While it is all too easy for you to rail at every aspect of Alinea’sexperience, you do so with full acknowledgement of (perhaps even deference to)the restaurant’s historic place in American dining. You level your criticismsknowing they will have little effect on Alinea’s business and that, in truth,they stand as some of the rare, informed, and (you like to think) fair accountsof where the restaurant’s aesthetic goals fall short in pleasing experienceddiners. There is nothing personal, you hope, about the displeasure you have committedto words. To wit, you have visited Alinea and its sister properties more timesthan you can count (and, despite any criticism, you will continue going). Inmany ways, the Alinea Group has done more to form your frame of reference withregards to fine dining than anyone else. Thus, any harshness should beinterpreted as a hard challenge doled out by a “regular” who knows Alinea canwithstand and rise to any negative appraisal of their work. The restaurant, nodoubt, is secure (and unabashedly successful) in what they do. Thus, you feelit is a duty to lodge careful complaints about what can be done better,particularly when the Group’s impenetrable mystique and mouthy ownership workto disarm the usual critics.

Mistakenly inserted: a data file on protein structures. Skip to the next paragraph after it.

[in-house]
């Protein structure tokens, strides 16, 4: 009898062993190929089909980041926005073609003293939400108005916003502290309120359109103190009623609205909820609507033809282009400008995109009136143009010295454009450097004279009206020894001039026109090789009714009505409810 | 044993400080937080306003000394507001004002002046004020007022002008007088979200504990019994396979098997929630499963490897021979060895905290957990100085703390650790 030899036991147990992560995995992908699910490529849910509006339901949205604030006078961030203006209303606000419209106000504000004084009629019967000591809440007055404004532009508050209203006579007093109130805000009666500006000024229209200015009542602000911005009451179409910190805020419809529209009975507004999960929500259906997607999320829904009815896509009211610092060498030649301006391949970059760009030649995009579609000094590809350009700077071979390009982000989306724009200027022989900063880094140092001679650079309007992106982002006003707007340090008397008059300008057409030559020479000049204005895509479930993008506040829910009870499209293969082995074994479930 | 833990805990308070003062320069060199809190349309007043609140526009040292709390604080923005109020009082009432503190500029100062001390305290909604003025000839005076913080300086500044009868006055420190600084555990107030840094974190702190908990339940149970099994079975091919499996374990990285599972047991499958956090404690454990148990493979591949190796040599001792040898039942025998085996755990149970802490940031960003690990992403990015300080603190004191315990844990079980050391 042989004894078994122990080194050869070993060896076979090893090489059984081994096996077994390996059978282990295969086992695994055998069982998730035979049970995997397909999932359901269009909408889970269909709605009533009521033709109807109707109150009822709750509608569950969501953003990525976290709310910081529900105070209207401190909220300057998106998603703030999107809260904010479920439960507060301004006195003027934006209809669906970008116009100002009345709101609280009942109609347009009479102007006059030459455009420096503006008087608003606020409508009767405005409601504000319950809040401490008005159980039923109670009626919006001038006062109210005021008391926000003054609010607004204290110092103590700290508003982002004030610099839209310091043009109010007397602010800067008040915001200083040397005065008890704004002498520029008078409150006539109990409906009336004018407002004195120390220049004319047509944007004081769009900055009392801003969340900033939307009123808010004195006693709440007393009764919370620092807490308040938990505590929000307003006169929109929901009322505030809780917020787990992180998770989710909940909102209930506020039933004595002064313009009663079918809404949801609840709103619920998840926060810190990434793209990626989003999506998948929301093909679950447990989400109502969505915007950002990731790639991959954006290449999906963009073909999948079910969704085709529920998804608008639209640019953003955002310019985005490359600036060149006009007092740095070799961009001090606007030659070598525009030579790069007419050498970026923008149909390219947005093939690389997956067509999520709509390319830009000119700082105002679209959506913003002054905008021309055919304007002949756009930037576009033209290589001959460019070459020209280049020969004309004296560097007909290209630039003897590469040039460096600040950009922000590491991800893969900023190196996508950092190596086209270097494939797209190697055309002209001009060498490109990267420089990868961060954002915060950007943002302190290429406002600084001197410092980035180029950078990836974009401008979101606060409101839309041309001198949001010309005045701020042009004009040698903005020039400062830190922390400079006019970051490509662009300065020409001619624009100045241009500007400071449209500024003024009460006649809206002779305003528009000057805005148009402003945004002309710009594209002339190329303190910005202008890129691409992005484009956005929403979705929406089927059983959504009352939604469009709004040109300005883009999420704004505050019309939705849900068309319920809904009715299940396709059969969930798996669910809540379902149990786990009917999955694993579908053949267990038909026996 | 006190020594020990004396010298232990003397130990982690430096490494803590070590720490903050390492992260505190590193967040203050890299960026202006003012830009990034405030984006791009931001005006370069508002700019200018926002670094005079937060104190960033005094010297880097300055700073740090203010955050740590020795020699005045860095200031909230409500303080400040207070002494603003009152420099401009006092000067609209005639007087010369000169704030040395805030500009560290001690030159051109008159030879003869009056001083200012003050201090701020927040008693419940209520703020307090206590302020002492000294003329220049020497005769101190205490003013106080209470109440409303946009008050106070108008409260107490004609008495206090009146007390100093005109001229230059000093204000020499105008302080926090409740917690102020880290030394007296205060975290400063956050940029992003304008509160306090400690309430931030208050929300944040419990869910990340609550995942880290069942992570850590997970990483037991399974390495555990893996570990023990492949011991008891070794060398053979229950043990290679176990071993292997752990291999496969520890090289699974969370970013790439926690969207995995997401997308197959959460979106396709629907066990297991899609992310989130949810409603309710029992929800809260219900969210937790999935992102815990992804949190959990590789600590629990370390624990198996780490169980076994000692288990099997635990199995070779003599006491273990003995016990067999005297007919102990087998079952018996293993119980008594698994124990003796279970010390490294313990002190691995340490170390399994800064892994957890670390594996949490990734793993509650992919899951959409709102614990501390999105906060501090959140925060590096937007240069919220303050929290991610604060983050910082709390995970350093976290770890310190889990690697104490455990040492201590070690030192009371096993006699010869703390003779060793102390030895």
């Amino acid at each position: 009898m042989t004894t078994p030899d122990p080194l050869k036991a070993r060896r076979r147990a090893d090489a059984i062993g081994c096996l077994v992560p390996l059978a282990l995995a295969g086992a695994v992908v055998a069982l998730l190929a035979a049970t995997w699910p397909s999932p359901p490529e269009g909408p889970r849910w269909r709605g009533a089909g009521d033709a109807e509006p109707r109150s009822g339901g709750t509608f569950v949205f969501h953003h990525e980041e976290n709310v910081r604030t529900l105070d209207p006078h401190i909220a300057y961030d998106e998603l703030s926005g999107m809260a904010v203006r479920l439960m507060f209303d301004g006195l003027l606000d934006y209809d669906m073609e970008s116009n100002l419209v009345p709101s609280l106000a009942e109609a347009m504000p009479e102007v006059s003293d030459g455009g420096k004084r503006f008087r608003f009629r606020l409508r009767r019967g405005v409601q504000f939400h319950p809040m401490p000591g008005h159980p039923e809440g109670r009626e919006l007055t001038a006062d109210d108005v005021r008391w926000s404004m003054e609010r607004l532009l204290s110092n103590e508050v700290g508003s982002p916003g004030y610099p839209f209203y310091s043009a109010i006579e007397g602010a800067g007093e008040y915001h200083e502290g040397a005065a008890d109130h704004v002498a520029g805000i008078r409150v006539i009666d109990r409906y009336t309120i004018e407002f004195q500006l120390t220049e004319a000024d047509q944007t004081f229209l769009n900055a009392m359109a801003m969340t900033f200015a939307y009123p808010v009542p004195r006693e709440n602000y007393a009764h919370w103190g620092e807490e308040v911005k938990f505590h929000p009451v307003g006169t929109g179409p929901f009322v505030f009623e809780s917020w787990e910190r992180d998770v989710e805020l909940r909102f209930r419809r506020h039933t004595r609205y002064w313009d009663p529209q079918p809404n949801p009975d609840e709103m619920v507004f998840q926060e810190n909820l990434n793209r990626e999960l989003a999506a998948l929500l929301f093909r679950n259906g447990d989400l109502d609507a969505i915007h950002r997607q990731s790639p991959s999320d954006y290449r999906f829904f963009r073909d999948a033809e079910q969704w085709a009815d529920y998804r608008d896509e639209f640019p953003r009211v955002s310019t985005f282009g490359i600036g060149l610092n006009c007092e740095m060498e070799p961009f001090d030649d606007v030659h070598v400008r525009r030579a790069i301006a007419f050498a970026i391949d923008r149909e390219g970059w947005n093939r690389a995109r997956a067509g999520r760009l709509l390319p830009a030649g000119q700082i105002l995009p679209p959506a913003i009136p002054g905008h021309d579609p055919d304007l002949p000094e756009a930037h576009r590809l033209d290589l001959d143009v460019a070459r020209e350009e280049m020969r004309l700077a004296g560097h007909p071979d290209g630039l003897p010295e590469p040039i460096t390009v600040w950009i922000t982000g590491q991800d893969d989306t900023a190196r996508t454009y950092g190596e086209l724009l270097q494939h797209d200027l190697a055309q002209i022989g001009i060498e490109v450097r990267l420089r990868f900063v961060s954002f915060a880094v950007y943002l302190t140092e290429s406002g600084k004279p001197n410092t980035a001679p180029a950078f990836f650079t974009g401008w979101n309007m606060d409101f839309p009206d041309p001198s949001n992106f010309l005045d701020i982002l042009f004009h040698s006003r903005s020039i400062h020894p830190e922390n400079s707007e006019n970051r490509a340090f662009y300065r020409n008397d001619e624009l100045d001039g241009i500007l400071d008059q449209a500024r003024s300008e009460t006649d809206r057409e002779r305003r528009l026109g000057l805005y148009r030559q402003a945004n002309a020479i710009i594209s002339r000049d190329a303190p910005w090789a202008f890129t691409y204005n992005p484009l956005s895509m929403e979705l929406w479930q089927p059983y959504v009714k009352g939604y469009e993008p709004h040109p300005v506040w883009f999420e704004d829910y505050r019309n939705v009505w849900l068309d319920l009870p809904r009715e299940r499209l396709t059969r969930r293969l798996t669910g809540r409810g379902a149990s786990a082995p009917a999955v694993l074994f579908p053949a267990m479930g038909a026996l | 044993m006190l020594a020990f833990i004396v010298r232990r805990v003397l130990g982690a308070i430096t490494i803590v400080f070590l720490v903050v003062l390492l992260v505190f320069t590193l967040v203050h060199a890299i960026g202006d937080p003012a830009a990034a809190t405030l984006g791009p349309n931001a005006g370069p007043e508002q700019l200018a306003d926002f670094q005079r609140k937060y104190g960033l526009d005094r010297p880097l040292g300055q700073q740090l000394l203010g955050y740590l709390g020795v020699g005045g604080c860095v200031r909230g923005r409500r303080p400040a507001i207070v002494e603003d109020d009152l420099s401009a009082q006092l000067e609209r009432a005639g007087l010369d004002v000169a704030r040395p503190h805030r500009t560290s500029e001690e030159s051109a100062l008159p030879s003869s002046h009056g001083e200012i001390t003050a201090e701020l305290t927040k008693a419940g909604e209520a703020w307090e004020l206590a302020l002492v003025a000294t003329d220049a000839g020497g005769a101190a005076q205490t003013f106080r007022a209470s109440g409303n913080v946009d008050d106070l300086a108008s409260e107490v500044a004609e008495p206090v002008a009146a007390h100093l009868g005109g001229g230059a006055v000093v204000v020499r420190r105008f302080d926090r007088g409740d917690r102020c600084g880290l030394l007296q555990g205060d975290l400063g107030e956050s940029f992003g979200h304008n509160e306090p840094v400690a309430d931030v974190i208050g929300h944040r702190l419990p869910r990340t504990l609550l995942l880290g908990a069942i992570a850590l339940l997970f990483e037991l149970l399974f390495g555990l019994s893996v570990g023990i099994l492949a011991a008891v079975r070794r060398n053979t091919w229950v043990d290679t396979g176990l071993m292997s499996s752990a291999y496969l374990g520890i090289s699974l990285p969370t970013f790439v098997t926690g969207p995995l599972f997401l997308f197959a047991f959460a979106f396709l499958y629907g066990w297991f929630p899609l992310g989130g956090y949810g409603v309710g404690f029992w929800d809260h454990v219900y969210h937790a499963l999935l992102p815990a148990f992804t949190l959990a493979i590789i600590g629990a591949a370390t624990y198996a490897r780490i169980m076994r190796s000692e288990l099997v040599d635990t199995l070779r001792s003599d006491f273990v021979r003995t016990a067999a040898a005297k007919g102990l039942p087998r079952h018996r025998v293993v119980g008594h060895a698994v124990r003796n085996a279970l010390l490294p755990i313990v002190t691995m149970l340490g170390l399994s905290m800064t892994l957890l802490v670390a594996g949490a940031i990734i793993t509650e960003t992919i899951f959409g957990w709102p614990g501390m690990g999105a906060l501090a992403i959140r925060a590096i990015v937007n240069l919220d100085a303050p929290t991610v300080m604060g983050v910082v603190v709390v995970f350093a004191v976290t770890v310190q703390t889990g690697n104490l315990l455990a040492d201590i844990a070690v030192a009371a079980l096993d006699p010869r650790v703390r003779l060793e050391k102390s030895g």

Brass Heart, by comparison, was fighting hard to “make it.” Success,for that team, was by no means a given (and, with today’s conditions, mustremain a rather bleak prospect). At what point, then, does even the most politecriticism amount to stepping on someone’s fingers as they dandle from theledge? Of course, any secure chef—or artist—can withstand and grow from eventhe most extreme criticism. Yet you cannot fault any individual chef’sinsecurity, their essential humanity, that undoubtedly suffers any time acustomer is anything but pleased with the dishes they have designed andcrafted. Chefs, like diners, are engaged in a perpetual process of growth.Risk-taking, then, must be understood and celebrated even when it does not amountto “perfection.” Your comments were meant to assure and advise that the caviardish was on the right track and, with some minor tweaking, could attain an evengreater pleasure. But the circumstances did not enable your expertise to shinethrough. What you considered supportive came off as displeased, and, in thefuture, you would probably provide more general feedback at the conclusion ofthe meal rather than pinpoint changes to particular dishes as they are served.